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The protein islet amyloid polypeptide (IAPP) is a glucose metabolism associated hormone cosecreted with insulin by the β-cells of the pancreas. In humans with type 2 diabetes, IAPP deposits as amyloid fibers. The assembly intermediates of this process are associated with β-cell death. Here, we examine the rat IAPP sequence variant under physiological solution conditions. Rat IAPP is mechanistically informative for fibrillogenesis, as it samples intermediate-like states but does not progress to form amyloid. A central challenge was the development of a bacterial expression system to generate isotopically labeled IAPP without terminal tags, but which does include a eukaryotic post-translational modification. While optical spectroscopy shows IAPP to be natively unfolded, NMR chemical shifts of backbone and β-carbon resonances reveal the sampling of α-helical states across a continuous stretch comprising ∼40% of the protein. In addition, the manifestation of nonrandom coil chemical shifts is confirmed by the relative insensitivity of the amide proton chemical shifts to alterations in temperature. Intriguingly, the residues displaying helical propensity are conserved with the human sequence, suggesting a functional role for this conformational bias. The inability of rat IAPP to self assemble can be ascribed, in part, to several slowly exchanging conformations evident as multiple chemical shift assignments in the immediate vicinity of three proline residues residing outside of this helical region.
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Islet amyloid polypeptide (IAPP) is a 37-residue peptide hormone cosecreted with insulin by the endocrine β-cells of the pancreas (Jaikaran and Clark 2001). This protein is a member of the calcitonin gene-related peptide (CGRP) family (Muff et al. 2004). These proteins are hormones, display sequence homology, and are further characterized by C-terminal amidation and a tight disulfide bond separated by five residues. The hormonal actions ascribed to IAPP are diverse (Hay et al. 2004) and include, for example, control of gastric emptying and paracrine/autocrine signaling upon insulin release by the β-cell (Cooper 1994).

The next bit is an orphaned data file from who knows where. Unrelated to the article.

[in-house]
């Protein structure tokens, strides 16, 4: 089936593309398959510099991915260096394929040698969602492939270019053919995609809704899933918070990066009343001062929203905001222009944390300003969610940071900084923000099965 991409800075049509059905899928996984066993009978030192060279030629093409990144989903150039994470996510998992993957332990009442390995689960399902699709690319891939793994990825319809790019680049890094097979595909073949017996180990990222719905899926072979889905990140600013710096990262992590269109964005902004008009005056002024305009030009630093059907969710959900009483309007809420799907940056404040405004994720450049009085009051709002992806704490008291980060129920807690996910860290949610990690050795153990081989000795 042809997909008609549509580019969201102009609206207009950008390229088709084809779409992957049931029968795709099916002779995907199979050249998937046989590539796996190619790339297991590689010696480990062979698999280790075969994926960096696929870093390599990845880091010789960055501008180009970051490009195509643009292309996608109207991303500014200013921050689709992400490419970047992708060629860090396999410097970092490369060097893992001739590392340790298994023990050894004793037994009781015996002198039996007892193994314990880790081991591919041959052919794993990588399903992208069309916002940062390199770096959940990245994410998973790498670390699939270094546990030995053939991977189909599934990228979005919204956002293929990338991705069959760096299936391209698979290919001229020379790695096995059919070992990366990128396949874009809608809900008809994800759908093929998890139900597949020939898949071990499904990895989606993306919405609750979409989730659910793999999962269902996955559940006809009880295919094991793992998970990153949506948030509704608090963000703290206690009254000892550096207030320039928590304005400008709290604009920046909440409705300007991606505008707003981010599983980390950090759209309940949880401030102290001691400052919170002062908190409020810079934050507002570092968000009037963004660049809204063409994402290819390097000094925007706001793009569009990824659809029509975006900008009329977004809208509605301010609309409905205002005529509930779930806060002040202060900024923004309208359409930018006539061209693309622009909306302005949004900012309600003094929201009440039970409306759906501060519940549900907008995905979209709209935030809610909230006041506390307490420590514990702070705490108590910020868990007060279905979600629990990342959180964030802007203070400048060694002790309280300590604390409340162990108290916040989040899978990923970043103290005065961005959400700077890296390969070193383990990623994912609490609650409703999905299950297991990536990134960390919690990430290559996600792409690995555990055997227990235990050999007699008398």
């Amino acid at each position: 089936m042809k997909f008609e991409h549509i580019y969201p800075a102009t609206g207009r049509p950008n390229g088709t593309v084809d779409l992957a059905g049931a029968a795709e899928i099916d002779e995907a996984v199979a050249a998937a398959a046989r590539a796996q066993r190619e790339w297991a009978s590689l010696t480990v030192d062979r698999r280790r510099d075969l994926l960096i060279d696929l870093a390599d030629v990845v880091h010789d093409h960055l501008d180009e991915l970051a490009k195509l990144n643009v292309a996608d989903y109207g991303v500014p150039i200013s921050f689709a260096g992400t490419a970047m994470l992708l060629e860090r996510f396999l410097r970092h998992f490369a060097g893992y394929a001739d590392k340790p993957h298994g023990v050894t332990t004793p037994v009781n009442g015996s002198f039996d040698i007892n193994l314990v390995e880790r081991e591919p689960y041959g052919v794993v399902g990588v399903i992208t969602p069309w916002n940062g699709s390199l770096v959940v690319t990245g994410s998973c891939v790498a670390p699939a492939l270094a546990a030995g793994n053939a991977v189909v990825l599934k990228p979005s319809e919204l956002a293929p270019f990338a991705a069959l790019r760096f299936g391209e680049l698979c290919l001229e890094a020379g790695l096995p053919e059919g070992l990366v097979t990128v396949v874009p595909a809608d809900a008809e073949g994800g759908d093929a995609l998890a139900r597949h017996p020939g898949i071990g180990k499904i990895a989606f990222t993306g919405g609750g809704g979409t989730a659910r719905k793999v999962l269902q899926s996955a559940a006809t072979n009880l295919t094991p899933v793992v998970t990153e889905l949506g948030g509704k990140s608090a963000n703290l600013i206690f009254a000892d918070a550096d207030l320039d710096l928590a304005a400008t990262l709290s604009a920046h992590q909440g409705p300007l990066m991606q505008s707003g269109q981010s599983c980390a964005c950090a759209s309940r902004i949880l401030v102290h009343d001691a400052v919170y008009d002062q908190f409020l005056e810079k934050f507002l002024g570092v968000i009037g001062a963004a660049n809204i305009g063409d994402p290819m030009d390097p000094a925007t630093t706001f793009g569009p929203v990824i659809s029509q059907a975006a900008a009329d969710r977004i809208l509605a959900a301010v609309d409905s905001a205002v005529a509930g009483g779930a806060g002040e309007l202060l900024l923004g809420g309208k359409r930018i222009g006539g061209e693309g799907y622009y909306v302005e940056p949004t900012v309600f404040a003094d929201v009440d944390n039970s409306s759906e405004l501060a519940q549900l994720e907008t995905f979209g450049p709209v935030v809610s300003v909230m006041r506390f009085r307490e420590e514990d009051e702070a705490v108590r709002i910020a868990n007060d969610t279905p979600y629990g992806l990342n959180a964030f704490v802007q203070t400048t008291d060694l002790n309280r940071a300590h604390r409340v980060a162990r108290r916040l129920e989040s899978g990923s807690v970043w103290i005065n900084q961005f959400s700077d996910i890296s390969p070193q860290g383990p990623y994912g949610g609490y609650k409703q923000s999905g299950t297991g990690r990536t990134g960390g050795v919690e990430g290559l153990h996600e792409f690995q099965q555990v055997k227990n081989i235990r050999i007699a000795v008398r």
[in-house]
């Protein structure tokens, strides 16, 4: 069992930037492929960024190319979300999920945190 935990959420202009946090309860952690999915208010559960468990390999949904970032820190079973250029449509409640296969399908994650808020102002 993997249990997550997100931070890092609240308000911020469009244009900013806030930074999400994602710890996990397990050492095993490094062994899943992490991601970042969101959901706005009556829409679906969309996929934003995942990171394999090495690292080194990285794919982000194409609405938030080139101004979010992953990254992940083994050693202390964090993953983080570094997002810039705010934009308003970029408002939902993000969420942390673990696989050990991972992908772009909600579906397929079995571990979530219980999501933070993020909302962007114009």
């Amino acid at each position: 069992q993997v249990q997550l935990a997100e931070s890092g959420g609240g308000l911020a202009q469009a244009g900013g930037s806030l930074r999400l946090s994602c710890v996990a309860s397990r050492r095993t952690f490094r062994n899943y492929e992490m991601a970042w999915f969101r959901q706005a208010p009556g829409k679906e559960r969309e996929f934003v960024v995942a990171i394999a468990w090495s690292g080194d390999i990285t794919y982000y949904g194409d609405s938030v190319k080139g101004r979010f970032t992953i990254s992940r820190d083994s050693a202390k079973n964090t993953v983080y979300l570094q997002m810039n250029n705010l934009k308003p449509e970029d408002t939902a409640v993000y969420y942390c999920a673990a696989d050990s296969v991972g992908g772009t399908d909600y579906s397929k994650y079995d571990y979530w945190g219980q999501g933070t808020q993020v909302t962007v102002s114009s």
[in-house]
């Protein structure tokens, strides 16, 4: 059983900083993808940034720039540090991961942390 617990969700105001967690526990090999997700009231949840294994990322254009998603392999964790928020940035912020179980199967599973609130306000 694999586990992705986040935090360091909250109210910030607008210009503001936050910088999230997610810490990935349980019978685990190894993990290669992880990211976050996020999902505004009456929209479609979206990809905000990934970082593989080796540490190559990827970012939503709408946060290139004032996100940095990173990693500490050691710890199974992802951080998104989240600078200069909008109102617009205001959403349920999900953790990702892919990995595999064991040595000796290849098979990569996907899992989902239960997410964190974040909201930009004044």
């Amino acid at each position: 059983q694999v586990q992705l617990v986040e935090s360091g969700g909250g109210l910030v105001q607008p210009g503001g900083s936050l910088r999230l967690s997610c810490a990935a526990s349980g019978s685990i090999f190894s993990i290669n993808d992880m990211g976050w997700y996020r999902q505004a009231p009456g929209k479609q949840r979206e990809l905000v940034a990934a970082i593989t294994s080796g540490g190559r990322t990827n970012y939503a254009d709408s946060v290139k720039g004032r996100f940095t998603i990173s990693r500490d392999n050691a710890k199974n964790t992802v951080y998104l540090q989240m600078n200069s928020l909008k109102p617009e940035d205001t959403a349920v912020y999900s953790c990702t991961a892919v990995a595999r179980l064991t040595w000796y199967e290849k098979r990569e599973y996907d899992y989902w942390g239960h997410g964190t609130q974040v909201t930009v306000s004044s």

In solution, IAPP is widely regarded as a natively unstructured protein (Kayed et al. 1999; Dunker et al. 2001; Jaikaran and Clark 2001; Padrick and Miranker 2001). However, in humans with type 2 diabetes, IAPP undergoes conformational changes to form β-sheets organized into amyloid fibers. The process of IAPP amyloid formation is correlated with pancreatic β-cell dysfunction (Hoppener et al. 2000; Hull et al. 2004) including an increased rate of apoptosis and a reduction in β-cell mass. At a minimum, amyloid cytotoxicity contributes to diabetes pathology by increasing the requirement for insulin replacement therapy. A number of animal models support these conclusions (Westermark et al. 2000; Wang et al. 2001; Butler et al. 2004). For example, the HIP rat is transgenic for human IAPP and spontaneously develops pathology typical of human diabetes (Butler et al. 2004) including elements of β-cell dysfunction and systemic insulin resistance. The latter result is particularly remarkable as it enables the investigators to suggest that IAPP associated β-cell impairment can be causal to systemic manifestations of this disease (Matveyenko and Butler 2006).
Amyloid fibers themselves are highly ordered, allowing for recent structural studies in a number of systems including Aβ from Alzheimer's disease (Petkova et al. 2005) and Sup35 from yeast (Nelson et al. 2005). However, the kinetics of amyloid assembly are nucleation dependent, resulting in poorly populated, transient, and partially structured intermediates (Padrick and Miranker 2002; Uversky and Fink 2004; Chiti and Dobson 2006). Structural studies of these intermediate states are therefore challenging. The principle approaches to this challenge have used mutagenesis to evaluate the rate and capacity of a protein to self assemble. For example, exhaustive mutagenesis of a model peptide (Lopez de la Paz et al. 2005) has enabled amyloid determinants to be characterized in a manner suitable for proteome analysis. Mutagenesis can also be used in a site-directed manner to stabilize an analog of an intermediate state. For folded and globular amyloid precursors, such as β-2 microglobulin, this has enabled mechanistic insights at atomic resolution (Eakin et al. 2006).